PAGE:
I arrived at the Madray Springs fire department on Thursday afternoon. Randy, one of the firefighters, came over and helped me hook up my camper to their electricity, with Chief Dent’s permission of course. Late Friday morning Chief Dent’s wife Lindsay came to the fire station with her sons Renley who is almost 6, and Murphy who is now almost 3 weeks old. He was born the day I left here a couple of weeks ago. After Murphy was fed and ready for his nap, Lindsay asked if I would like to hold him. I said I would love to. I was sitting on the sofa and I held Murphy and laid him against my chest and cuddled him for a couple of hours while he slept. He’s so cute, cuddly, and soft and has that nice baby smell. Friday night we had a cookout at the fire station, and just after we finished eating and cleaning up from dinner, there was a call for a car fire and the guys left so us gals sat around talking and having a nice visit.
Saturday afternoon, my long time friend Gary who I’ve known for about 45 years drove about 170 miles to come visit me here. We went into Jesup for the night and then Sunday morning we went to Darien which is an old historic town with Fort King George. From 1721 until 1736, Fort King George was the southern outpost of the British Empire in North America. After the fort was abandoned, General James Oglethorpe brought the Scottish Highlanders to the site in 1736. They named the settlement Darien, its the second oldest planned city in Georgia, it was settled in 1736. As we walked by the waterfront we saw the remains of original buildings. We drove some of the older streets and we saw this a historical church which had beautiful architecture. After we walked around town, we realized we were hungry and we found a nice local restaurant to eat in a few miles from the waterfront. After lunch, Gary took me back to the fire station and then started the 3 hour drive home. It was nice to see him again.
Sunday night, June 8th, while I was staying in the Madray Springs fire station there was a call for the firefighters at midnight and the guys returned at 1:30 a.m. Five firefighters from this station went on the call. I know for a fact that Kevin Altman who is also the Odum fire chief gets up at 4:00 a.m. for his regular job, and also Chad gets up at that time for his job. Here it is 1:30 a.m. when they get back from the call. Then they have to drive home, shower to get clean after their call, then hopefully they get some sleep before they have to get up a couple of hours later and then work at their regular job. Other firefighters get off work and then the call for service comes in and they probably didn’t even get any sleep because they just got home from their regular job.
It’s about noon on Monday, June 9th, I just got back from being at a structure fire this morning. Richard, one of the Odum firefighters, brought me back to the Madray Springs fire station since the fire was basically extinguished and the fire departments on scene had to do cleanup. Richard just got off work this morning, when he heard the call that trucks with water tanks were needed at a fire that Madray Springs was called to. So he brought his departments tanker truck and drove at least 10 miles to the fire. Since he was not needed at the scene any longer, and he needed to get some sleep, he took me back to the fire station.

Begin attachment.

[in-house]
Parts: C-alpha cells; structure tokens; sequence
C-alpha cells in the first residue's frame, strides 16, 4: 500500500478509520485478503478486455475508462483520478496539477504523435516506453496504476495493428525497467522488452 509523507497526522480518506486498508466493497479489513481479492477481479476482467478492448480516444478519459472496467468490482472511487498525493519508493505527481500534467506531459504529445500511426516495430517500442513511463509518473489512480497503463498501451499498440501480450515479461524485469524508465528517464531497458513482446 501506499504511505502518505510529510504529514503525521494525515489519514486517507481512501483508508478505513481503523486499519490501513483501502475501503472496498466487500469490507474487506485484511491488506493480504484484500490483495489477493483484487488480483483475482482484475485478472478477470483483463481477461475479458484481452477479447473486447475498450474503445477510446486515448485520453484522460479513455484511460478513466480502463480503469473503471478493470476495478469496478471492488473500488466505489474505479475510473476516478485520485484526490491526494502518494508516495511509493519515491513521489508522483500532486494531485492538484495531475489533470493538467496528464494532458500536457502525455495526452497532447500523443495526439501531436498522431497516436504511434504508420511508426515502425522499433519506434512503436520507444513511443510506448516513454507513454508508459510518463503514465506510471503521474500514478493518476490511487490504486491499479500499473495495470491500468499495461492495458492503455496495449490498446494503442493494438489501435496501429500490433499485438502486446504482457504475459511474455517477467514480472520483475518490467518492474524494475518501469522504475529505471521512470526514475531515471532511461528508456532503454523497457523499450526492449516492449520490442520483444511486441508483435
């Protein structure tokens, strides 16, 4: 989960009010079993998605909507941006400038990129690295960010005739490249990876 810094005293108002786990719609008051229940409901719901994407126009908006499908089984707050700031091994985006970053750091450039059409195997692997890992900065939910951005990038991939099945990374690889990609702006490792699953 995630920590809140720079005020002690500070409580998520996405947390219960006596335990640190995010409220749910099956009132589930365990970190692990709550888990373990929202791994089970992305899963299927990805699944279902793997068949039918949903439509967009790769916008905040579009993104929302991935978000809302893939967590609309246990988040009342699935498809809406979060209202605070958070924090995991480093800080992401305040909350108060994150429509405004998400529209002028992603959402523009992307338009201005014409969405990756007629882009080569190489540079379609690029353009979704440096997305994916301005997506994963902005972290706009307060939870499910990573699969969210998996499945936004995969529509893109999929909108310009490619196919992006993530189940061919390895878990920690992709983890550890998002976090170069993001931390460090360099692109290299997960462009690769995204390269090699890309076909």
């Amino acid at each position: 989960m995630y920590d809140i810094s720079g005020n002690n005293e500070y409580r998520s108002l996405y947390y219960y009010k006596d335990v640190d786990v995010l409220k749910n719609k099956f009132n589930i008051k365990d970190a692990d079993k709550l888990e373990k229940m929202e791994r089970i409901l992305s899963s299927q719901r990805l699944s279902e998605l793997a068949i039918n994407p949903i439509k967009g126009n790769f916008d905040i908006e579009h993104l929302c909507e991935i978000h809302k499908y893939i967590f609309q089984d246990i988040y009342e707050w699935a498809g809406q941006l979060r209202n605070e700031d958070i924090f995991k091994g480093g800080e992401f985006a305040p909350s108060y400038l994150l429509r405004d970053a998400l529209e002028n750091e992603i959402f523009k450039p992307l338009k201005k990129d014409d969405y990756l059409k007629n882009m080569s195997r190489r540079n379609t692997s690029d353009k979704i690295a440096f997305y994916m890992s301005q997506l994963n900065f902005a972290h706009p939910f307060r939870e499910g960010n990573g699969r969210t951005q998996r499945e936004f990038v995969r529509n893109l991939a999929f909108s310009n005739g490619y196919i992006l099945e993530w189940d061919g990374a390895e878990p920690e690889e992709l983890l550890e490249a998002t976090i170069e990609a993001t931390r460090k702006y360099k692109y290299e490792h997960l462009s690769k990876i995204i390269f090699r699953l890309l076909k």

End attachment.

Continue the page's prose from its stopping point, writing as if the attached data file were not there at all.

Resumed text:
When I got back to the fire station I decided to download the pictures I took onto my computer. As the photos were downloading, I thought that since I had my computer on, even though I don’t have Internet here, I would start writing the story about my experience watching the house fire being extinguished. I was standing by the fire trucks or in the grass behind the house, and yet, I still smell like smoke. My hair and clothes have a strong smoke smell, so I can just imagine how the firefighters smell. It’s not a bad smell, it’s like being at a campsite when the wind blew the smoke at me, just a bit stronger. I thought I would stay this way as I write part of the story I want to share with you about my couple of hours at the fire today. (June 12th, now that I am at a friends house and have Internet, I am able to write the final story and post it, and I created a new photo album with all of the structure fire photos.)
Monday morning, July 9th, about 9:45 a.m. I heard the fire truck engine start. Chief Ashley Dent had gotten home from his regular job as a firefighter a couple of hours earlier. When I heard the engine, I went into the fire station bay and Ashley told me they just got a call for a structure fire. He was waiting for Randy to show up so they could leave. Randy arrived about a minute later, jumped out of his truck, got into his gear and within a minute the truck left the station. I listened to the radio at the station and heard the dispatcher putting calls out to other departments saying water trucks are needed for the structure fire. A while later I saw a couple of fire trucks passing the station on the way to the fire.
Chief Ashley Dent gave me the pictures he took when he arrived first on the scene. By the time I got there the flames were mostly extinguished. The man you see in bare feet in the pictures is Chief Dent. He realized when he went to put on his fire boots at the station that someone had taken his socks out of his locker, so he had to put the boots on without socks. After a short time at the scene, he was getting blisters on his feet from wearing the boots without socks, so he took the boots off. Later on he said that he is going to keep extra sets of socks in his locker and elsewhere so it doesn’t happen again. We think that someone used the socks on a previous call and didn’t put them back yet.
The Odum tanker truck drove past and I waved since I know some of the firefighters in that department. A couple of minutes later that truck came back and pulled into the station and the driver who introduced himself as Richard asked if I would like to go to the fire. I said I would and he let me get my camera before we left.